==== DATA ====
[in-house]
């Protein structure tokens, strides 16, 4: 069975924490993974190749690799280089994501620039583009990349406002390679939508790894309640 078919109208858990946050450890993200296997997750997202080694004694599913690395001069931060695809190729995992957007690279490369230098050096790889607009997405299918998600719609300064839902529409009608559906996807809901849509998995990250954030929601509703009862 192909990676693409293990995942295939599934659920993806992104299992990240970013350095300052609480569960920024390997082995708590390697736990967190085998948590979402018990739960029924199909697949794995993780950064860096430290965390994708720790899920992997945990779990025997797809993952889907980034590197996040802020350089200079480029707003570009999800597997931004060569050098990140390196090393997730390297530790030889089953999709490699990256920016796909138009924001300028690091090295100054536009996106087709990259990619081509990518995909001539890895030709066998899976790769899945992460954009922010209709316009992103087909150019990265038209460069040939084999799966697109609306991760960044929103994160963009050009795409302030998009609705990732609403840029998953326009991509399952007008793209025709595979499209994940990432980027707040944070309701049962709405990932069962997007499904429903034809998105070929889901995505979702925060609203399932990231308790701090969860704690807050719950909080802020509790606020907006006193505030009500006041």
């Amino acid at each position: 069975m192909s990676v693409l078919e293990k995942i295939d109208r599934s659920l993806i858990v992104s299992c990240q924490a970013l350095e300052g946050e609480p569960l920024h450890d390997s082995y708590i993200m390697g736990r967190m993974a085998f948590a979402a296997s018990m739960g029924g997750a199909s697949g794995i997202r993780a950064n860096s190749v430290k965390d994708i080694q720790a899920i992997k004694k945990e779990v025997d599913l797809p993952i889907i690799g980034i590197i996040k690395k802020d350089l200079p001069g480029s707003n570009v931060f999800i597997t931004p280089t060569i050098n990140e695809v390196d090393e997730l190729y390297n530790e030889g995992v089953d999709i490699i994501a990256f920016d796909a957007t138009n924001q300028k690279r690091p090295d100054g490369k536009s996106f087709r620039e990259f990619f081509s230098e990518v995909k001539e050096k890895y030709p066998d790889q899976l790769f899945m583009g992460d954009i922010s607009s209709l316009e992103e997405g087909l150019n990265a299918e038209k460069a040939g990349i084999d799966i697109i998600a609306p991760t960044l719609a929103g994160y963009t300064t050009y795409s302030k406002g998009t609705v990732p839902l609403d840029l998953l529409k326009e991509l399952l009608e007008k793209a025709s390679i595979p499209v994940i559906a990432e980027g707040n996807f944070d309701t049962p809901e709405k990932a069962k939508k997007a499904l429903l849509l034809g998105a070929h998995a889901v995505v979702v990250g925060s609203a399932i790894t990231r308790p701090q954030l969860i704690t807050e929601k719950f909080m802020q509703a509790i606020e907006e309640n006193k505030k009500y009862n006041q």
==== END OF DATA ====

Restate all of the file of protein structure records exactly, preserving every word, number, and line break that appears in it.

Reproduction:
[in-house]
């Protein structure tokens, strides 16, 4: 069975924490993974190749690799280089994501620039583009990349406002390679939508790894309640 078919109208858990946050450890993200296997997750997202080694004694599913690395001069931060695809190729995992957007690279490369230098050096790889607009997405299918998600719609300064839902529409009608559906996807809901849509998995990250954030929601509703009862 192909990676693409293990995942295939599934659920993806992104299992990240970013350095300052609480569960920024390997082995708590390697736990967190085998948590979402018990739960029924199909697949794995993780950064860096430290965390994708720790899920992997945990779990025997797809993952889907980034590197996040802020350089200079480029707003570009999800597997931004060569050098990140390196090393997730390297530790030889089953999709490699990256920016796909138009924001300028690091090295100054536009996106087709990259990619081509990518995909001539890895030709066998899976790769899945992460954009922010209709316009992103087909150019990265038209460069040939084999799966697109609306991760960044929103994160963009050009795409302030998009609705990732609403840029998953326009991509399952007008793209025709595979499209994940990432980027707040944070309701049962709405990932069962997007499904429903034809998105070929889901995505979702925060609203399932990231308790701090969860704690807050719950909080802020509790606020907006006193505030009500006041």
């Amino acid at each position: 069975m192909s990676v693409l078919e293990k995942i295939d109208r599934s659920l993806i858990v992104s299992c990240q924490a970013l350095e300052g946050e609480p569960l920024h450890d390997s082995y708590i993200m390697g736990r967190m993974a085998f948590a979402a296997s018990m739960g029924g997750a199909s697949g794995i997202r993780a950064n860096s190749v430290k965390d994708i080694q720790a899920i992997k004694k945990e779990v025997d599913l797809p993952i889907i690799g980034i590197i996040k690395k802020d350089l200079p001069g480029s707003n570009v931060f999800i597997t931004p280089t060569i050098n990140e695809v390196d090393e997730l190729y390297n530790e030889g995992v089953d999709i490699i994501a990256f920016d796909a957007t138009n924001q300028k690279r690091p090295d100054g490369k536009s996106f087709r620039e990259f990619f081509s230098e990518v995909k001539e050096k890895y030709p066998d790889q899976l790769f899945m583009g992460d954009i922010s607009s209709l316009e992103e997405g087909l150019n990265a299918e038209k460069a040939g990349i084999d799966i697109i998600a609306p991760t960044l719609a929103g994160y963009t300064t050009y795409s302030k406002g998009t609705v990732p839902l609403d840029l998953l529409k326009e991509l399952l009608e007008k793209a025709s390679i595979p499209v994940i559906a990432e980027g707040n996807f944070d309701t049962p809901e709405k990932a069962k939508k997007a499904l429903l849509l034809g998105a070929h998995a889901v995505v979702v990250g925060s609203a399932i790894t990231r308790p701090q954030l969860i704690t807050e929601k719950f909080m802020q509703a509790i606020e907006e309640n006193k505030k009500y009862n006041q």